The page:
sys.sql_modules view

Query the sys.sql_modules view which contains the name, type and definition of every module in a database:

  FROM sys.sql_modules
       OBJECTPROPERTY(object_id , 'IsProcedure')
       1 AND definition LIKE '%@StartProductID%';

The results are the same as for the previous method:

Other sys schemaviews

Query sys.syscomments, sys.schemas and sys.objects views. The sys.schemas view contains a row for every database schema. The sys.objects view contains a row every user-defined, schema-scoped object in a database. Note that it doesn’t contain the triggers information, so the sys.triggers view need to be used to search for object names or object definitions in triggers:

 @searchString nvarchar( 50 );
SET @searchString = '@StartProductID';
SELECT DISTINCT AS Schema_Name , AS Object_Name , C.text AS Object_Definition
     syscomments C INNER JOIN sys.objects O
                   INNER JOIN sys.schemas S
    C.text LIKE
   + @searchString
   + '%'
   + @searchString
   + '%'
       Schema_name , Object_name;

The returned results are:

The main disadvantage of these methods is that for every change in object types searched, the SQL code need to be changed. To be able to do that, the object structure system needs to be well known, so it can be modified. Searching in multiple object types, and adding additional search criteria, such as including/excluding object names and bodies, or defining the escape character, brings even more complexity to SQL, which is prone to mistakes without proper and time-consuming testing.

For an unexperienced developer, for those which prefer a tested and error-free solution to searching SQL objects and data manually and for those which are not familiar with system objects that hold DDL information about database objects, use ApexSQL Search.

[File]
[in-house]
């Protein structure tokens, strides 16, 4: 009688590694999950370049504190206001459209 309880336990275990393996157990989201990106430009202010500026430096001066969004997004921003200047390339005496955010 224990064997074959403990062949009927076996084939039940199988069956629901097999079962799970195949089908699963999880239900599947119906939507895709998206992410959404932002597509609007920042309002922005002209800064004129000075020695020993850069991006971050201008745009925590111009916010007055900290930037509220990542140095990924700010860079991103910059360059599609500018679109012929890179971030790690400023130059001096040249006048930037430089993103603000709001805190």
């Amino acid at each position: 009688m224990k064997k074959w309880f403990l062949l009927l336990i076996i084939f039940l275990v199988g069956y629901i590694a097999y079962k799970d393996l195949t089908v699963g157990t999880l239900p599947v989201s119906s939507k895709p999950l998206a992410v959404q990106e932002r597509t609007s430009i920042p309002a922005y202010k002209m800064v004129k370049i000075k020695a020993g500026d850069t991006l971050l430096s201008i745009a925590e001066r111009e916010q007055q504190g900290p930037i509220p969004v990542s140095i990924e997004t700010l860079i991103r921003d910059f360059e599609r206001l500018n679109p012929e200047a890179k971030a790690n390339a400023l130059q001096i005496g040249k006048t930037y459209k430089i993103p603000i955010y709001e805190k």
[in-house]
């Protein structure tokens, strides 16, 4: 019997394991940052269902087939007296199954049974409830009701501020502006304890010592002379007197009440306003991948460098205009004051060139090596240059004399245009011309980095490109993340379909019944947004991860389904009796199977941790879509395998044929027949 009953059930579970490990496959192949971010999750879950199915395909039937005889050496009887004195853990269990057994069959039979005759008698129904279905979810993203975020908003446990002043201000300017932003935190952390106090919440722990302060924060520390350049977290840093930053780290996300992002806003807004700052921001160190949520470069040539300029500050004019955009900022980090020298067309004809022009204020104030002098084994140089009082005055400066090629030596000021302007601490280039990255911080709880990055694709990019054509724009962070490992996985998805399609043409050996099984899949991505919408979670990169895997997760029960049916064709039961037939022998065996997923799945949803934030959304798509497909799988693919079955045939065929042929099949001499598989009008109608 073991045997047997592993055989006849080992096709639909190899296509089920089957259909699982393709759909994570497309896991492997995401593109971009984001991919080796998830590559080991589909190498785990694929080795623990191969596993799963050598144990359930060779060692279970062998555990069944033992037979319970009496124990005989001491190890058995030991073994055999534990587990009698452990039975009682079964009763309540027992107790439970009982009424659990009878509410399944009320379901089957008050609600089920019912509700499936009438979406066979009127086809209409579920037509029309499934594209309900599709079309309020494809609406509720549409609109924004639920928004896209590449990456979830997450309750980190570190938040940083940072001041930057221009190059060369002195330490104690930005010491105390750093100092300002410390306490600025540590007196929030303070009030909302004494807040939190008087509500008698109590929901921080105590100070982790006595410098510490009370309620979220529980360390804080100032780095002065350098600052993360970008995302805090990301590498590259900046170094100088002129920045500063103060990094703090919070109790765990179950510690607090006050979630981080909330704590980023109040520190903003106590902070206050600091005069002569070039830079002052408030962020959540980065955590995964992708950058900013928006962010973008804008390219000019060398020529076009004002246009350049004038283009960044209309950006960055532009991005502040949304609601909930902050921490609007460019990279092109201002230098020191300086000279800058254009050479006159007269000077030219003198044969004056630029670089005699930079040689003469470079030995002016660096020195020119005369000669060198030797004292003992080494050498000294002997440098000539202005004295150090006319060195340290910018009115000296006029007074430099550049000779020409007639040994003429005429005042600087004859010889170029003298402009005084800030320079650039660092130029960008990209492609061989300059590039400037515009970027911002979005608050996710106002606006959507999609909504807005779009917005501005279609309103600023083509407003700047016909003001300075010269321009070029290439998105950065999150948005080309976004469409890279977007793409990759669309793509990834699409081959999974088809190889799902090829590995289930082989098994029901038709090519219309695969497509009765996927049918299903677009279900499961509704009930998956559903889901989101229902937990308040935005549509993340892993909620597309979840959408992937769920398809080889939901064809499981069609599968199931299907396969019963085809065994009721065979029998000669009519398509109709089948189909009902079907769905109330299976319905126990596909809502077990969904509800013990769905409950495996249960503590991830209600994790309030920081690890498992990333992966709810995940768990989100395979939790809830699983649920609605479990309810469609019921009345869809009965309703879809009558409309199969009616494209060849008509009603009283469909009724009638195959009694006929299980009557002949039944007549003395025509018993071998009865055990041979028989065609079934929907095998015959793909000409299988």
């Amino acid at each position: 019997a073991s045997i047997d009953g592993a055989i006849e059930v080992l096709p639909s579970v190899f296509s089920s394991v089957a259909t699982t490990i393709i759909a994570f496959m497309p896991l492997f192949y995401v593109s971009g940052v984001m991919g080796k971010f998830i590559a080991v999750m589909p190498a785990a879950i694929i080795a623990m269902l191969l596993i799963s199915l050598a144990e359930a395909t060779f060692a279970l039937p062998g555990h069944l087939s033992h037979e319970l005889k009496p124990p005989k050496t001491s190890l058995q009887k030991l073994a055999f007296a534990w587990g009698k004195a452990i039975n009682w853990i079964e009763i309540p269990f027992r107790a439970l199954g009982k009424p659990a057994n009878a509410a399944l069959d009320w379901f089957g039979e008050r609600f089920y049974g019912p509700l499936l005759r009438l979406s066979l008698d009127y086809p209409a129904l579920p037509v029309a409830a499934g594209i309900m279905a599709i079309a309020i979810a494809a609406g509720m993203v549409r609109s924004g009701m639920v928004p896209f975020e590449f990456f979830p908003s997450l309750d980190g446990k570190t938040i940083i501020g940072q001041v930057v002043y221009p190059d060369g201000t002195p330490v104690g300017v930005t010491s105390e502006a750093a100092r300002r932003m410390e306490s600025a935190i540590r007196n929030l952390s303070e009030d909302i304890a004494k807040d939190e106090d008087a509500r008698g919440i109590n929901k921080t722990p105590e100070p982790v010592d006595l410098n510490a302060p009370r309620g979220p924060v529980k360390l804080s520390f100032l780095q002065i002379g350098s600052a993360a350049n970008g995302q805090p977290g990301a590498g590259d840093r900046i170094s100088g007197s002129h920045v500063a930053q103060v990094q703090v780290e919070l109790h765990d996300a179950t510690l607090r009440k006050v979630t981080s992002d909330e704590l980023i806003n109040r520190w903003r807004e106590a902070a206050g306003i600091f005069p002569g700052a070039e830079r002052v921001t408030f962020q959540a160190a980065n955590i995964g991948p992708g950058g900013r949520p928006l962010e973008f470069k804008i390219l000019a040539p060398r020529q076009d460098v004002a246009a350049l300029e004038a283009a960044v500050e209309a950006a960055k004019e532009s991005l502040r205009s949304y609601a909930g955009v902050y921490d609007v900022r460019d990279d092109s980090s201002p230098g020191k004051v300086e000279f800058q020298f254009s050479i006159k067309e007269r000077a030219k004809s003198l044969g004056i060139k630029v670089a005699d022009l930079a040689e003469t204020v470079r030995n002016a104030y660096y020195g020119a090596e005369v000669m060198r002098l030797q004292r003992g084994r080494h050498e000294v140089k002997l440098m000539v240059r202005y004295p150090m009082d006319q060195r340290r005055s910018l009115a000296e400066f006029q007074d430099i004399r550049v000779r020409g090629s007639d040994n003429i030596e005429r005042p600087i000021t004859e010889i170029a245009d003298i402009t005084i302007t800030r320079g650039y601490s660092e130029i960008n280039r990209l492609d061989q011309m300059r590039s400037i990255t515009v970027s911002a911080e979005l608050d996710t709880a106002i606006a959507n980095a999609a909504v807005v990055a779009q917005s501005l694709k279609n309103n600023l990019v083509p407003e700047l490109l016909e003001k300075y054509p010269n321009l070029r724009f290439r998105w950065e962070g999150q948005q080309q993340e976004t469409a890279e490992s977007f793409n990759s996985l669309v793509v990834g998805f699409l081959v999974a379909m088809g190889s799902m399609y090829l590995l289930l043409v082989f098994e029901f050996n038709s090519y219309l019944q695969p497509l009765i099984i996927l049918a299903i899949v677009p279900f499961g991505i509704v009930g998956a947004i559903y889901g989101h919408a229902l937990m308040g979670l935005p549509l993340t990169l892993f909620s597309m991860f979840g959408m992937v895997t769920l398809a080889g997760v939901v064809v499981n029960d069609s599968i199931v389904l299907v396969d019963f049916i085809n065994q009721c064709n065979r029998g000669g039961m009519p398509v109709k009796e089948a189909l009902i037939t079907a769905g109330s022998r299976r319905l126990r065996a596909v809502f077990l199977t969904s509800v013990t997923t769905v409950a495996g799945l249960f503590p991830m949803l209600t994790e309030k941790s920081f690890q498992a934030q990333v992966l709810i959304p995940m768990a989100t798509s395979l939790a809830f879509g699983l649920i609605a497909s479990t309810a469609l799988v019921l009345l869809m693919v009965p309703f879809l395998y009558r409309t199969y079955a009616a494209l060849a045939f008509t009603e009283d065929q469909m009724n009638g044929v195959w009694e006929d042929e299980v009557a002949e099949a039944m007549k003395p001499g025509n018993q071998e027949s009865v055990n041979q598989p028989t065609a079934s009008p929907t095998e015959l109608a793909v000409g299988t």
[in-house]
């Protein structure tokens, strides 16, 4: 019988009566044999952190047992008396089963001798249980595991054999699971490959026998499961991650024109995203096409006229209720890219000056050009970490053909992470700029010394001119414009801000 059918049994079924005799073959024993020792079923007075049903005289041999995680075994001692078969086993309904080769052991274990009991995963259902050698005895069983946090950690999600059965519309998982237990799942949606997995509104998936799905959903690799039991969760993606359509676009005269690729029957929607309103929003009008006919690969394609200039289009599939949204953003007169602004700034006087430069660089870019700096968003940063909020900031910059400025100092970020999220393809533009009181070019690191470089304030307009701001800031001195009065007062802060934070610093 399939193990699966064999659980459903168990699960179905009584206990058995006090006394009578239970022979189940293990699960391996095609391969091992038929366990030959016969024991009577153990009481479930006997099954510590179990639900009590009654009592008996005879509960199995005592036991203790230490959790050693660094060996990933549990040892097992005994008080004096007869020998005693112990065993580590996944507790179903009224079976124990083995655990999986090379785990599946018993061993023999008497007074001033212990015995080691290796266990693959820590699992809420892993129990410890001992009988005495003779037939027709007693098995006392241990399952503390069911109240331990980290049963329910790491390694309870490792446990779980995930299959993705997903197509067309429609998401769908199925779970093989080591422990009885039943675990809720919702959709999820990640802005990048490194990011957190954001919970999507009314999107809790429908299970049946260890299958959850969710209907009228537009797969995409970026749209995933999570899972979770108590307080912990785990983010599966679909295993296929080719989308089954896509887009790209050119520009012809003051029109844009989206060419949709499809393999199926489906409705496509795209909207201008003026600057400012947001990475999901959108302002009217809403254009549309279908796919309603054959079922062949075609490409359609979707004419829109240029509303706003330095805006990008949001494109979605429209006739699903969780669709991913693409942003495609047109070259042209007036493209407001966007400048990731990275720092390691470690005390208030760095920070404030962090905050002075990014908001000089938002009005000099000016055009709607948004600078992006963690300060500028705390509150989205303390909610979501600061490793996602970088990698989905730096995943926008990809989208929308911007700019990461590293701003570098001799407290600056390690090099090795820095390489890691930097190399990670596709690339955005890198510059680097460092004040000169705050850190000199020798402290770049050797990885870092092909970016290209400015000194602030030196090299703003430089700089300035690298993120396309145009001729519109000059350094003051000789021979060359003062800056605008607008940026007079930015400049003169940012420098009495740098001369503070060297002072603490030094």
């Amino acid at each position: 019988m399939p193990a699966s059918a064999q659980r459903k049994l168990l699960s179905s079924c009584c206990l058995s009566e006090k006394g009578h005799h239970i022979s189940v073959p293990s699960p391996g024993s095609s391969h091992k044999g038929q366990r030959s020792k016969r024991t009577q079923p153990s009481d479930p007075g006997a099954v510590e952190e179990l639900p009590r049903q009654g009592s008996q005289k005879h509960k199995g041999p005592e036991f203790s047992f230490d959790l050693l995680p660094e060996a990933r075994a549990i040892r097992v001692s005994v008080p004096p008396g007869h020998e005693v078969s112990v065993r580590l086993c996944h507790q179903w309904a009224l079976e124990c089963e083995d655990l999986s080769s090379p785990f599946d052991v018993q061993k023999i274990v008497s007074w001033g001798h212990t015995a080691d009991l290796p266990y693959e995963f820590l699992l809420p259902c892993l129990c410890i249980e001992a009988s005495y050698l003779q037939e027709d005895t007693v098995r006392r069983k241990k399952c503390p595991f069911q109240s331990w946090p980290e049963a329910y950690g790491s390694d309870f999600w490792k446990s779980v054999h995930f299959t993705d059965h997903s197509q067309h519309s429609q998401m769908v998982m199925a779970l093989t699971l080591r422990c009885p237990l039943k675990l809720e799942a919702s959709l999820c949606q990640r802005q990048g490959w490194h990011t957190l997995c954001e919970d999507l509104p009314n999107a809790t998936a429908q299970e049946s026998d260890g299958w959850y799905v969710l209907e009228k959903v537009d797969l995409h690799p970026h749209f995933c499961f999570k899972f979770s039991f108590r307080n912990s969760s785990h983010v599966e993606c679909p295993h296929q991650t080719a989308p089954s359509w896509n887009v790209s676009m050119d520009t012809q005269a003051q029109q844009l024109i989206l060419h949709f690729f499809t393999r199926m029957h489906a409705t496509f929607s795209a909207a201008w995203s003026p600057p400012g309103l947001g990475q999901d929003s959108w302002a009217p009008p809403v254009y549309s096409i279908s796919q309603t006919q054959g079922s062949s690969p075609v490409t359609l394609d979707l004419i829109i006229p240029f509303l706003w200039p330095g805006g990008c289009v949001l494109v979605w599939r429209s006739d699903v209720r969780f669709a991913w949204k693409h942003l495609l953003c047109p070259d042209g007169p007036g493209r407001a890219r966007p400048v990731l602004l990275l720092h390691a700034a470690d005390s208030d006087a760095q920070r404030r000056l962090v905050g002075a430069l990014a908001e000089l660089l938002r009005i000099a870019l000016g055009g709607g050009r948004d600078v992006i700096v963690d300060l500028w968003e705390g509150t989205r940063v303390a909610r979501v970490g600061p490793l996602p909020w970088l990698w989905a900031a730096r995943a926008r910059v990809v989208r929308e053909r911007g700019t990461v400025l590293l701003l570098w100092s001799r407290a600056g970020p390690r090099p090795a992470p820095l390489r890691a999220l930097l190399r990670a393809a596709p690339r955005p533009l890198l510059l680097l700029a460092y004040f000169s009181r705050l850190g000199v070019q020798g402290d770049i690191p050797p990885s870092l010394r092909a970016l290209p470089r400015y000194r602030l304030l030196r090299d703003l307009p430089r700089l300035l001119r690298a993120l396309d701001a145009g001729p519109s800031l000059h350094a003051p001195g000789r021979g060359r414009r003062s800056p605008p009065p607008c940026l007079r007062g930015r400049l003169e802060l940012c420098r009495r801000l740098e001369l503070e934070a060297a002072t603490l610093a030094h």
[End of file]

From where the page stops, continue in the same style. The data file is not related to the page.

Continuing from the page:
ApexSQL Search is a SQL search add-in for SSMS and Visual Studio. It can search for text within database objects (including object names), data stored in tables and views (even encrypted ones) and repeat previous searches in a single click.

To search for data in tables and views:

  1. In SQL Server Management Studio or Visual Studio’s menu, click ApexSQL Search
  2. Click on the Text search command:

  1. In the Search text field, enter the data value that needs to be searched
  2. From the Database drop-down menu, select the database to search in
  3. In the Select objects to search tree, select the tables and views to search in, or leave them all checked
  4. Select whether to search in views, numeric, text type, uniqueidentifier and date columns, by selecting the corresponding check boxes, and whether to search for an exact match. If searching in date columns, specify the date format:

  1. Click the Find button. The grid will be populated with the database tables and views that contain the entered value:

  1. Click the ellipse button in the Column value to see the found object details:

To search for objects:

  1. In SQL Server Management Studio or Visual Studio’s menu, from the ApexSQL menu, click ApexSQL Search.
  2. Select the Object search command:

  1. In the Search text field, enter the text that needs to be searched (e.g. a variable name)
  2. From the Database drop-down menu, select the database to search in
  3. In the Objects drop-down list, select the object types to search in, or leave them all checked
  4. Select whether to search in object, column, index names, object bodies, system objects, by selecting the corresponding check boxes, whether to search for an exact match and which escape character to use
  5. Click the Find button:

The grid will be populated with the database objects that contain the specified object.

  1. Double-click the object in the Object search grid and it will be highlighted in the Object Explorer:

SQL Server Management Studio and Visual Studio don’t provide search options for a database object name, object definition and data. SQL queries that search for these are complex, slow and require knowledge of SQL Server system objects. Use ApexSQL Search to dig through databases and finds needed data and objects.


April 4, 2013